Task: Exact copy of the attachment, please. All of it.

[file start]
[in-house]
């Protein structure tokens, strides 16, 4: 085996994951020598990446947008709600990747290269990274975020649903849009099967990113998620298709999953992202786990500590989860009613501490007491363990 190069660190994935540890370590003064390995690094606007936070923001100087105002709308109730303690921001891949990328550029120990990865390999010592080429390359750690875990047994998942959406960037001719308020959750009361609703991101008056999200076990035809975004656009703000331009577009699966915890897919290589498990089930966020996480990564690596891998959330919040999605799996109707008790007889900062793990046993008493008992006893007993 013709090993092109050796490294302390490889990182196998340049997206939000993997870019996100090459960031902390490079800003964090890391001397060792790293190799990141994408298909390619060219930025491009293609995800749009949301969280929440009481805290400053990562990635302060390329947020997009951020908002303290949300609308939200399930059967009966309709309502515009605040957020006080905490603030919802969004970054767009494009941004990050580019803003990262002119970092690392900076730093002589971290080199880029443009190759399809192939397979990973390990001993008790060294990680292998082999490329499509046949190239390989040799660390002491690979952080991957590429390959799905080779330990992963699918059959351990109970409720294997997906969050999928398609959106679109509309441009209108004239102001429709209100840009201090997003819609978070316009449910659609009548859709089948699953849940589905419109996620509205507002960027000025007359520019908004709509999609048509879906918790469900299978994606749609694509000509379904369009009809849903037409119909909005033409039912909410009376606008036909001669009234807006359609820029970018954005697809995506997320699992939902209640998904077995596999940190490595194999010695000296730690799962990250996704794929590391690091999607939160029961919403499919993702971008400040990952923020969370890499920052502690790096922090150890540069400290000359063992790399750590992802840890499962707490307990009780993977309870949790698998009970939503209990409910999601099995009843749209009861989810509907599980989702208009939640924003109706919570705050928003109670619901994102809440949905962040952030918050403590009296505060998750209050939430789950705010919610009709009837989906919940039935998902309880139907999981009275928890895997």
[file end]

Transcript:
[in-house]
């Protein structure tokens, strides 16, 4: 085996994951020598990446947008709600990747290269990274975020649903849009099967990113998620298709999953992202786990500590989860009613501490007491363990 190069660190994935540890370590003064390995690094606007936070923001100087105002709308109730303690921001891949990328550029120990990865390999010592080429390359750690875990047994998942959406960037001719308020959750009361609703991101008056999200076990035809975004656009703000331009577009699966915890897919290589498990089930966020996480990564690596891998959330919040999605799996109707008790007889900062793990046993008493008992006893007993 013709090993092109050796490294302390490889990182196998340049997206939000993997870019996100090459960031902390490079800003964090890391001397060792790293190799990141994408298909390619060219930025491009293609995800749009949301969280929440009481805290400053990562990635302060390329947020997009951020908002303290949300609308939200399930059967009966309709309502515009605040957020006080905490603030919802969004970054767009494009941004990050580019803003990262002119970092690392900076730093002589971290080199880029443009190759399809192939397979990973390990001993008790060294990680292998082999490329499509046949190239390989040799660390002491690979952080991957590429390959799905080779330990992963699918059959351990109970409720294997997906969050999928398609959106679109509309441009209108004239102001429709209100840009201090997003819609978070316009449910659609009548859709089948699953849940589905419109996620509205507002960027000025007359520019908004709509999609048509879906918790469900299978994606749609694509000509379904369009009809849903037409119909909005033409039912909410009376606008036909001669009234807006359609820029970018954005697809995506997320699992939902209640998904077995596999940190490595194999010695000296730690799962990250996704794929590391690091999607939160029961919403499919993702971008400040990952923020969370890499920052502690790096922090150890540069400290000359063992790399750590992802840890499962707490307990009780993977309870949790698998009970939503209990409910999601099995009843749209009861989810509907599980989702208009939640924003109706919570705050928003109670619901994102809440949905962040952030918050403590009296505060998750209050939430789950705010919610009709009837989906919940039935998902309880139907999981009275928890895997």